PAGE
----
The question of how to grow your martial arts business without losing the core values that the martial arts is based on is something that Dave experiences a lot of through his teaching in PROMAC. ‘Instructors ask me all the time how they can grow their business without looking like they are in it for the money. My answer to this is simple – do you think you would be a better instructor if you worked a six to three job on a construction site and then started class? I don’t think so. Put aside the fact that I have the Satori Academies and PROMAC, at the end of the day I am a martial artist first, a teacher second, and a businessman third. It is that simple.” Dave is a strong believer in maintaining his own training, starting the day at 5:30 am with a gym workout followed by meditation and sparring with senior grades. “You must never forget that you can employ all the best marketing tools and sales techniques available on the market but if you are not doing the job on the mat then none of that will matter. I like to keep training because I love to do it and it is my passion in life. If I step into that training hall and I cannot do the business I will be failing my students.” This is something Tim also feels strongly about. “On the idea of quality teaching I like to use the analogy of hurting the student. What I mean is if a student gets hurt they will always associate martial arts with that pain and they will not come back. If you have what I call a Hollywood approach where you believe in hard punishing training every session you teach, that the white belts must clean the dojo before and after class, and wearing protective equipment is for wimps then quite frankly you are failing your students.” As Dave emphasizes, “as an instructor you have a duty to motivate your students and get the best out of them. Junior grades need protection and they need to be nurtured. Otherwise, if they get hurt early on in their training they will be put off martial arts for life and that is a crime!”

The long-term goal for the Kovars is to gradually increase the Satori Academy so that by 2010 they have 70 fully operational schools. They also plan to build on the initial success of PROMAC. “Right now we are building the infrastructure that is making this target possible,” says Dave. Yet this number will not be reached by sacrificing any of the values that the Kovars have built with their existing framework so far. For Tim, “what it all boils down to is that our success is only measured by the relationship between instructor and student. The instructor is there to serve and they should never lose sight of that. It’s a message I am constantly communicating to our team of instructors.” Dave is equally vocal on this. “When I walk into my local store or if I’m walking down the street, I want to be able to hold my head high, knowing that what I am doing with the martial arts is really making a difference in the community – its keeping kids out of trouble and helping people lose weight and keep fit, whatever it may be, rather than ripping people off.’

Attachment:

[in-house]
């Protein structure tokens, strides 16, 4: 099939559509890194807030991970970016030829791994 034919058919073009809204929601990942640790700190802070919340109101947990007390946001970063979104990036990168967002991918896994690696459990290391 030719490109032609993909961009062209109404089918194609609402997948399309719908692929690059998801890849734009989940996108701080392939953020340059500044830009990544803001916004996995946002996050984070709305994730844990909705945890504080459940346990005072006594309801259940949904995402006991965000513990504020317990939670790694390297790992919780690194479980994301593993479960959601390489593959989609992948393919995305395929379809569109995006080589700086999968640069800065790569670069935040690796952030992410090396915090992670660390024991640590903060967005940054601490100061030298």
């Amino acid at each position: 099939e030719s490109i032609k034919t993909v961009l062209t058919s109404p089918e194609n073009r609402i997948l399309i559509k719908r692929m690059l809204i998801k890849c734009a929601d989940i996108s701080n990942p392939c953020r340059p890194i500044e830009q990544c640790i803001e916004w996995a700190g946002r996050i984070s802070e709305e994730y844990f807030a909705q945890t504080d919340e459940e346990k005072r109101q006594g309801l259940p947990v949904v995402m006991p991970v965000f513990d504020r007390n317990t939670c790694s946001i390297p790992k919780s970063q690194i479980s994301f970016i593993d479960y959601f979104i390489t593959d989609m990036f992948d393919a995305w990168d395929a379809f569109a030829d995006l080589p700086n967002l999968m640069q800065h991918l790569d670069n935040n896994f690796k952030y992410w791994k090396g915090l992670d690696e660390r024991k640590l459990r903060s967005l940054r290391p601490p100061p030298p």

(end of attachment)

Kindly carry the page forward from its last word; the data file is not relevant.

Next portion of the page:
After spending time with the Kovars it was clear that from the way they conducted business in their academies and with PROMAC, their ethos has been built on the very principles that were first introduced to them as students of the martial arts, proving that you can “get big” without “selling out.” They have embraced modern business principles, which remains a key component in their success, but they have never lost sight of the basic rule when growing their business – the importance of the student/instructor relationship. As Tim Kovar summed up: ‘As a martial arts school owner you have a duty to make the connection between passion and humanity, to ensure what you are doing is making a real difference. Do it for the students first and foremost, and the money and the growth of your business will follow. Do it for the money and you can forget about it.” A message that we can all understand.